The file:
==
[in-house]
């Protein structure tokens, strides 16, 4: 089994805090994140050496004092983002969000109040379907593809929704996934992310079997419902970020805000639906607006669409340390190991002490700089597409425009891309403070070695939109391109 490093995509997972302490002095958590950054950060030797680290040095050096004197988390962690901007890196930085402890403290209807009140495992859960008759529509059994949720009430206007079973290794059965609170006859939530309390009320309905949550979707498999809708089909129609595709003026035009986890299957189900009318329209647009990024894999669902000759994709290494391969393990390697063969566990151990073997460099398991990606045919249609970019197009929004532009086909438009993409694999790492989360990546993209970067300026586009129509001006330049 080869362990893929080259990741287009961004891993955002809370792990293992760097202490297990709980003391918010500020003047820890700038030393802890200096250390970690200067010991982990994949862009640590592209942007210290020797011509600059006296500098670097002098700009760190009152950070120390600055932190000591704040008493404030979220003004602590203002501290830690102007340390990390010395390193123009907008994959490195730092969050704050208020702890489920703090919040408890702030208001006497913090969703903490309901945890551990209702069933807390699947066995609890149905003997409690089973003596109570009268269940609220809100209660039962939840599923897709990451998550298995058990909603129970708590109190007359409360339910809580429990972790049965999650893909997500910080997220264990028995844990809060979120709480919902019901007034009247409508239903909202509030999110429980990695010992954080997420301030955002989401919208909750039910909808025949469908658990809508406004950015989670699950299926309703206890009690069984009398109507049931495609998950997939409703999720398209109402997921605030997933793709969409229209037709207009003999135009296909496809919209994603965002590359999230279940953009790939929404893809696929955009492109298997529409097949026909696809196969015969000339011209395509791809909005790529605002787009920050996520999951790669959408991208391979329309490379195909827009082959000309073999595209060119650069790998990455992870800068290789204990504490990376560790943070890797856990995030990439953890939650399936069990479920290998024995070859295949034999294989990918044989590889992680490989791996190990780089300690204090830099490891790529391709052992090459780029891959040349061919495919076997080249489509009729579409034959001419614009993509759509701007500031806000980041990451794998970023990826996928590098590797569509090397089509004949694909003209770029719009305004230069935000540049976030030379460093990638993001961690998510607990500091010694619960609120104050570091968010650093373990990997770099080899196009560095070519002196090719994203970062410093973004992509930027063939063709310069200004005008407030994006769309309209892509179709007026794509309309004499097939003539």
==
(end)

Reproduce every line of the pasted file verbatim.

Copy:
[in-house]
């Protein structure tokens, strides 16, 4: 089994805090994140050496004092983002969000109040379907593809929704996934992310079997419902970020805000639906607006669409340390190991002490700089597409425009891309403070070695939109391109 490093995509997972302490002095958590950054950060030797680290040095050096004197988390962690901007890196930085402890403290209807009140495992859960008759529509059994949720009430206007079973290794059965609170006859939530309390009320309905949550979707498999809708089909129609595709003026035009986890299957189900009318329209647009990024894999669902000759994709290494391969393990390697063969566990151990073997460099398991990606045919249609970019197009929004532009086909438009993409694999790492989360990546993209970067300026586009129509001006330049 080869362990893929080259990741287009961004891993955002809370792990293992760097202490297990709980003391918010500020003047820890700038030393802890200096250390970690200067010991982990994949862009640590592209942007210290020797011509600059006296500098670097002098700009760190009152950070120390600055932190000591704040008493404030979220003004602590203002501290830690102007340390990390010395390193123009907008994959490195730092969050704050208020702890489920703090919040408890702030208001006497913090969703903490309901945890551990209702069933807390699947066995609890149905003997409690089973003596109570009268269940609220809100209660039962939840599923897709990451998550298995058990909603129970708590109190007359409360339910809580429990972790049965999650893909997500910080997220264990028995844990809060979120709480919902019901007034009247409508239903909202509030999110429980990695010992954080997420301030955002989401919208909750039910909808025949469908658990809508406004950015989670699950299926309703206890009690069984009398109507049931495609998950997939409703999720398209109402997921605030997933793709969409229209037709207009003999135009296909496809919209994603965002590359999230279940953009790939929404893809696929955009492109298997529409097949026909696809196969015969000339011209395509791809909005790529605002787009920050996520999951790669959408991208391979329309490379195909827009082959000309073999595209060119650069790998990455992870800068290789204990504490990376560790943070890797856990995030990439953890939650399936069990479920290998024995070859295949034999294989990918044989590889992680490989791996190990780089300690204090830099490891790529391709052992090459780029891959040349061919495919076997080249489509009729579409034959001419614009993509759509701007500031806000980041990451794998970023990826996928590098590797569509090397089509004949694909003209770029719009305004230069935000540049976030030379460093990638993001961690998510607990500091010694619960609120104050570091968010650093373990990997770099080899196009560095070519002196090719994203970062410093973004992509930027063939063709310069200004005008407030994006769309309209892509179709007026794509309309004499097939003539």